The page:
Alabama sheriff asks judge to terminate food money provision before ruling on contempt
Before a federal judge rules on whether to hold her in contempt, an Alabama sheriff wants him to terminate part of a consent decree that requires all food funds be spent on inmate meals.
Morgan County Sheriff Ana Franklin's attorney filed a post-hearing brief arguing that based on case law precedent, a judge should not find her in contempt for violating the consent decree if the court decides to terminate Paragraph 22. That paragraph is the portion of a 2009 consent decree that requires the Morgan County Sheriff to spend all food money on feeding inmates.
During a hearing last week at the federal courthouse in Decatur, U.S. District Judge Abdul K. Kallon told Franklin she has to obey the order, which she violated by removing $160,000 from the jail's food account to invest $150,000 in a crooked used car lot.
Morgan County Sheriff Ana Franklin told reporters she invested the food account money in an attempt to earn back $21,000 that she claims she lost on feeding inmates.
In general, Alabama law allows sheriffs to keep as personal money unspent food funds, but in Morgan County a 2001 lawsuit about jail conditions and improperly feeding inmates led to the decree.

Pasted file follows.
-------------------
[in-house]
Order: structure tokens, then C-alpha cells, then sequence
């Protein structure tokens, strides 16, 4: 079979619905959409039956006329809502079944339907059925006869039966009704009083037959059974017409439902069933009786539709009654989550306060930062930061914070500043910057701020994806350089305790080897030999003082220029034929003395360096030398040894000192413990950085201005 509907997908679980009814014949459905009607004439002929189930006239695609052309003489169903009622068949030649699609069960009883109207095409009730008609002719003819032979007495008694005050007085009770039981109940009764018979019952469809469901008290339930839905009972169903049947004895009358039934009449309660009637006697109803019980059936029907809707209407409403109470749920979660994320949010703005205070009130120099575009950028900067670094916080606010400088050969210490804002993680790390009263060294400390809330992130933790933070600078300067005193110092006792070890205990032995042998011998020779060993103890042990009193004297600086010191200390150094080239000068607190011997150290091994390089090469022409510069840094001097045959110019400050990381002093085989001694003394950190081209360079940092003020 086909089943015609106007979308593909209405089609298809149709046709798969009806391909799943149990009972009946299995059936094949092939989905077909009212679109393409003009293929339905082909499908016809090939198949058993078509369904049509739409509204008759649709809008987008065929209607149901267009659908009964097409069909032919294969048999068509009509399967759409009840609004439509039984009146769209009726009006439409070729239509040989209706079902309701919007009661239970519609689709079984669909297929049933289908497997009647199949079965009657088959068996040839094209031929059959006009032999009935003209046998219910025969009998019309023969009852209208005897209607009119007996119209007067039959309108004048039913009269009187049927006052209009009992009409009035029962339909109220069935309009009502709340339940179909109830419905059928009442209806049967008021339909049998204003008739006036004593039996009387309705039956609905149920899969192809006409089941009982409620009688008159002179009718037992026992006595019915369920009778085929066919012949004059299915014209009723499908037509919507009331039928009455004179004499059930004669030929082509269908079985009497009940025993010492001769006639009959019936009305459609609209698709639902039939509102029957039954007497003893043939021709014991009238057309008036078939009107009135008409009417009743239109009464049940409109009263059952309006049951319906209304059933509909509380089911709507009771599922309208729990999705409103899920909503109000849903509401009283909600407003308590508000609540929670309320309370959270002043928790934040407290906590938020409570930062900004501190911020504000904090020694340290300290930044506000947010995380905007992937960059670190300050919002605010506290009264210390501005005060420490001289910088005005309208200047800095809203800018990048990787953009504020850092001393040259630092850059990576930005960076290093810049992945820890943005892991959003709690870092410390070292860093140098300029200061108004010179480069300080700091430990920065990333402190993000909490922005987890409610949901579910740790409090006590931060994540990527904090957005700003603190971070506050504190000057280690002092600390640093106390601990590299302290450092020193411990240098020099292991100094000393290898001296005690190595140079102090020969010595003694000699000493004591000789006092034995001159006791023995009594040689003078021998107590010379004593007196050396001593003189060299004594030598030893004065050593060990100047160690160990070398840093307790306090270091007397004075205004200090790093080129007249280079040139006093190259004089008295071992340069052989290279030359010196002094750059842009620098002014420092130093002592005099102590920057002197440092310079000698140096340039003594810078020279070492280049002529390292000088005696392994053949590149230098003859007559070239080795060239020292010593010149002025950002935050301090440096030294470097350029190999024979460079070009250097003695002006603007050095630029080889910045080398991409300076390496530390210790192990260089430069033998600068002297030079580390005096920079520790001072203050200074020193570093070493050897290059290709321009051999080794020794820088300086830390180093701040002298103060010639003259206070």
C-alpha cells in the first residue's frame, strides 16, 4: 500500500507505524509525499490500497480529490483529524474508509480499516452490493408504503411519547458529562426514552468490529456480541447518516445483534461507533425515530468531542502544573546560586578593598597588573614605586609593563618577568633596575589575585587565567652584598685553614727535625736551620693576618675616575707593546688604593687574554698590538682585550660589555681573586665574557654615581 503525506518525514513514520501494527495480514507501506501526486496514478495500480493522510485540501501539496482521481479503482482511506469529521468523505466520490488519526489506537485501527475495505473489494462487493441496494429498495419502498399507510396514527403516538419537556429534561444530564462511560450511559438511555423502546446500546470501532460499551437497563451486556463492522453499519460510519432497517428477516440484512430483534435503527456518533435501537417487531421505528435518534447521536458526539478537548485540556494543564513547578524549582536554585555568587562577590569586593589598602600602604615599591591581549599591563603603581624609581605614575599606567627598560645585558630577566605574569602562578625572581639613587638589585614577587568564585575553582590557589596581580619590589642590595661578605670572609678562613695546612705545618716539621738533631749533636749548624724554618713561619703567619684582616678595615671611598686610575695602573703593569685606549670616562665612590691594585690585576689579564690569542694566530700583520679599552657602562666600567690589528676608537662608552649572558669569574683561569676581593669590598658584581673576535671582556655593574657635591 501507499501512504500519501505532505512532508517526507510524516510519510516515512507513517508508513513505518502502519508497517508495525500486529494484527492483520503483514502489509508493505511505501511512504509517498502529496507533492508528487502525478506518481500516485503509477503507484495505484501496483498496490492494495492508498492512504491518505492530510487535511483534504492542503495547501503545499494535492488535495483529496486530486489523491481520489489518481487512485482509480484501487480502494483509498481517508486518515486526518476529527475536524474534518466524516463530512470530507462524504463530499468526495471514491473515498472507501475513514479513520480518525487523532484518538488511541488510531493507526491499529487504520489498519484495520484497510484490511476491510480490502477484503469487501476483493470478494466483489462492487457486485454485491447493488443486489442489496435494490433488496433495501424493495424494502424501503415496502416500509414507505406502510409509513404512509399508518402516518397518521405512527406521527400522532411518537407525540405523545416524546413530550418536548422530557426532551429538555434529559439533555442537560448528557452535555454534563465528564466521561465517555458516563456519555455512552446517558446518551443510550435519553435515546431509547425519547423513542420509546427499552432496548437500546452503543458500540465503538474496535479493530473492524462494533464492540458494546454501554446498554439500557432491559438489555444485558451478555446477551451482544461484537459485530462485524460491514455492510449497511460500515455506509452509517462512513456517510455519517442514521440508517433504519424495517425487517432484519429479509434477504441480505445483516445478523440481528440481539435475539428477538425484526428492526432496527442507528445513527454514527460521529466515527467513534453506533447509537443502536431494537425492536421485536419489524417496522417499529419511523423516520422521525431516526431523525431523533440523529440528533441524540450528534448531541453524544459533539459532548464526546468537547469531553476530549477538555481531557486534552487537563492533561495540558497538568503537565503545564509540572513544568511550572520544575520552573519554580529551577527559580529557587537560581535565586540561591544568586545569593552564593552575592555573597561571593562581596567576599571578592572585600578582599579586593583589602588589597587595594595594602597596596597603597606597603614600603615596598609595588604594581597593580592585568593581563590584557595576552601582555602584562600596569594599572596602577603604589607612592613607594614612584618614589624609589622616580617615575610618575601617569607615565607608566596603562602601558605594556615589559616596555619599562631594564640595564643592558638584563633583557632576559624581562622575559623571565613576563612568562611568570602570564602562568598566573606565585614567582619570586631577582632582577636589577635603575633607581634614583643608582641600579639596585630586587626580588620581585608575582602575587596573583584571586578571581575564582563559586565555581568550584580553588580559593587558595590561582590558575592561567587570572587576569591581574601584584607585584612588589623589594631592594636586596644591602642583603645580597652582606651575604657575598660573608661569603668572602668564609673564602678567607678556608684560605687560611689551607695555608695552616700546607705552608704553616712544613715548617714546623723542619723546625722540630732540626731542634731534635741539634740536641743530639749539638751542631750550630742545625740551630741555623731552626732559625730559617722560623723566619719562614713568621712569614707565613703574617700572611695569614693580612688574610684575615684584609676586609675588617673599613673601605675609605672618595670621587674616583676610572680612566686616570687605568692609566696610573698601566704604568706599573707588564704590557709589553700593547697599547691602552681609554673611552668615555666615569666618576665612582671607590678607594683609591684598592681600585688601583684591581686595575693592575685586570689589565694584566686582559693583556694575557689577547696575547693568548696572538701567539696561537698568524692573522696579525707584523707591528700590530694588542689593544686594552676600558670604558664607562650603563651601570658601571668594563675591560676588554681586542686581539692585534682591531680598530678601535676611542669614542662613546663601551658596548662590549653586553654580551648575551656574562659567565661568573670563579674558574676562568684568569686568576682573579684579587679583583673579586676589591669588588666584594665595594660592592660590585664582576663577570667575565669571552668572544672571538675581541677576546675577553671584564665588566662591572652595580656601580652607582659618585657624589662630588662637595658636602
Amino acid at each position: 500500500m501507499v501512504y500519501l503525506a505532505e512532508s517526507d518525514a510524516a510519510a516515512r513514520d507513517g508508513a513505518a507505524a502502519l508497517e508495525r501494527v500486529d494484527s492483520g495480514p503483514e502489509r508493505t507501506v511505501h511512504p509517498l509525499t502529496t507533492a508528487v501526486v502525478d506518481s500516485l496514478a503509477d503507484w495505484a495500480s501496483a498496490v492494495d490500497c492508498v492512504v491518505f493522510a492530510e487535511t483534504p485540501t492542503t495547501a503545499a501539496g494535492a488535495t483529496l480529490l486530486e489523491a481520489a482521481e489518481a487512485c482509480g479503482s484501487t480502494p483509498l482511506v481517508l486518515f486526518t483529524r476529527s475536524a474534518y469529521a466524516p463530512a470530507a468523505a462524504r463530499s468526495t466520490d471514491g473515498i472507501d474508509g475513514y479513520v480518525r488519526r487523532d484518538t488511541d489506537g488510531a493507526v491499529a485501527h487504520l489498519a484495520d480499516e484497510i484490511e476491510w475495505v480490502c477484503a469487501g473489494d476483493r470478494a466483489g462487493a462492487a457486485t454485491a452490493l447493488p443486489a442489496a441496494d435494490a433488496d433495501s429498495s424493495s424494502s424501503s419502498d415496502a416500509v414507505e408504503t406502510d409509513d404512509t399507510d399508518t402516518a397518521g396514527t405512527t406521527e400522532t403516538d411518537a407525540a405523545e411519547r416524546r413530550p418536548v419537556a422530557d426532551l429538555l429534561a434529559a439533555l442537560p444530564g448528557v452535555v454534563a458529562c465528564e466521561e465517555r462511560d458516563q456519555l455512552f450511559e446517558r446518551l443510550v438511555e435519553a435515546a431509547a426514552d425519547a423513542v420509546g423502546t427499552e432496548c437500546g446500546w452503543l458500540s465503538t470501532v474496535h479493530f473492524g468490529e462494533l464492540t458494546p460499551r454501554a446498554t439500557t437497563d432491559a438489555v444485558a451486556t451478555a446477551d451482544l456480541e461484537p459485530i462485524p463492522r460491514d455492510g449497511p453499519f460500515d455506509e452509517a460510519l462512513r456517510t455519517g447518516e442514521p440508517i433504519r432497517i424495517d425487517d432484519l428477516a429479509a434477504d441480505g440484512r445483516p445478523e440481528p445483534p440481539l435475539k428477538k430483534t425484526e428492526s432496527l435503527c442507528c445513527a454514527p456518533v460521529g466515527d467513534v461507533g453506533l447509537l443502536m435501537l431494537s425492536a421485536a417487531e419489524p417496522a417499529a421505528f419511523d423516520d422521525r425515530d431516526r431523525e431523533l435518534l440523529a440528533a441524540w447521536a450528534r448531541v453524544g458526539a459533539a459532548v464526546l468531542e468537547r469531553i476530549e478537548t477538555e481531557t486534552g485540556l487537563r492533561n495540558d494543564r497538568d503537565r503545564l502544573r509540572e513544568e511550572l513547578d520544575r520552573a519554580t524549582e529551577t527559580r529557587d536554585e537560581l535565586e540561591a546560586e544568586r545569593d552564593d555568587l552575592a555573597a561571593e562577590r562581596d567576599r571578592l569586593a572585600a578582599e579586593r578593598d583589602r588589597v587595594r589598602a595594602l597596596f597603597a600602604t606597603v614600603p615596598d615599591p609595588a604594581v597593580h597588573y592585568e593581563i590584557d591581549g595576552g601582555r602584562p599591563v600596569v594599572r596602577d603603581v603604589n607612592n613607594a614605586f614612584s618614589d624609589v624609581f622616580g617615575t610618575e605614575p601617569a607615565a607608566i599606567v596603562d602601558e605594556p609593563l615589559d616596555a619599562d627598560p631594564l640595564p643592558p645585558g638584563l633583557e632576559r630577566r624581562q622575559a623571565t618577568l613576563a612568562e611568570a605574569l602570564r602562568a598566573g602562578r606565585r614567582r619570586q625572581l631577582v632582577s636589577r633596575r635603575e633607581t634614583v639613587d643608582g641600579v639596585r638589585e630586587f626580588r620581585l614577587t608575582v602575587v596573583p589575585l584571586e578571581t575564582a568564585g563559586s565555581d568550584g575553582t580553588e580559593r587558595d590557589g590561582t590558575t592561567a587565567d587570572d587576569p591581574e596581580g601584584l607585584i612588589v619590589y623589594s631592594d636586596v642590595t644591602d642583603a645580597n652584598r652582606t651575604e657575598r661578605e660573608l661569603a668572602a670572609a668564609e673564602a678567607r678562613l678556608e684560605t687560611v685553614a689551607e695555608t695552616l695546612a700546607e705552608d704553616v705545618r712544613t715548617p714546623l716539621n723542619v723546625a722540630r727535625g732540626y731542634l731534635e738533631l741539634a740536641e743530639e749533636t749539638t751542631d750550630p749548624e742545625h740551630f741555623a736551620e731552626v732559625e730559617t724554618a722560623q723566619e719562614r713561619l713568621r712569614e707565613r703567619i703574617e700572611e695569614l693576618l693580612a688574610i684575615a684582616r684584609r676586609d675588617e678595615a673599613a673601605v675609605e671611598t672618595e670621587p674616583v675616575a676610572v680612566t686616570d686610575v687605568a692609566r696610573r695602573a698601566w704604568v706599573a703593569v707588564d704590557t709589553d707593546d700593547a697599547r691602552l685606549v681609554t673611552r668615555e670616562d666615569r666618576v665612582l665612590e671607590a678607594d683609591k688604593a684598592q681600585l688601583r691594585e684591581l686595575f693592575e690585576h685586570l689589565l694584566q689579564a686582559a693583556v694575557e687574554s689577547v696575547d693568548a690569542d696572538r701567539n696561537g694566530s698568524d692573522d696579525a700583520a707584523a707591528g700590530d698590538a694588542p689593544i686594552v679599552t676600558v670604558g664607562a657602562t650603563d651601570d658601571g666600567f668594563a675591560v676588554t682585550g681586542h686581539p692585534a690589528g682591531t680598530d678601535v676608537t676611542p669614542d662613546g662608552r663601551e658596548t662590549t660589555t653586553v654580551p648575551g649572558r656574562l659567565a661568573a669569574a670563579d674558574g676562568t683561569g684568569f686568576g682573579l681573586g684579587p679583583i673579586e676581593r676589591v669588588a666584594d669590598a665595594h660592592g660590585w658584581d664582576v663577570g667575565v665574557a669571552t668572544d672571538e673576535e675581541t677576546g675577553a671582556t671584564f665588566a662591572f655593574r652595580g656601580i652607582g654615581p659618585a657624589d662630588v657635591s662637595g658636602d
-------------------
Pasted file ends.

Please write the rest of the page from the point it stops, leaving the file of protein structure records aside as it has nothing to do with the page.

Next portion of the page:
The Southern Center for Human Rights, which represents Morgan County inmates, has asked that Franklin show cause for why she should not be held in contempt for violating the consent decree. Franklin has argued she didn't believe the order applied to her and that inmates didn't go without proper nutrition while the money was missing from the food account. The sheriff has said she replaced the $160,000 before the Center filed the contempt motion.
"Under case law across the country of courts looking at the Prison Reform Litigation Act, the courts held if there are motions for contempt and to terminate and the court grants the motion to terminate, it should deny the contempt motion," Franklin attorney, Barney Lovelace, told AL.com. "We believe we are going to present overwhelming evidence the inmate received a nutritionally adequate diet since Sheriff Franklin took office. If the court agrees and terminates the provision, then it's proper for the court to deny the contempt petition."
That argument is detailed in the post-hearing brief that was filed Tuesday.
Lovelace argued in court last week that Franklin did not believe the order applied to her, but the judge didn't buy it. The order, Kallon said, is straightforward in stating the Morgan County sheriff cannot spend food money on anything besides feeding inmates.
"Does she have the right to ignore the court order based on the disbelief or that the court order is invalid or does not apply to her?" Kallon asked Lovelace. "If Sheriff Franklin believes that Judge Clemon exceeded his bounds, isn't the proper procedure for her to raise that argument before she violates the consent decree?"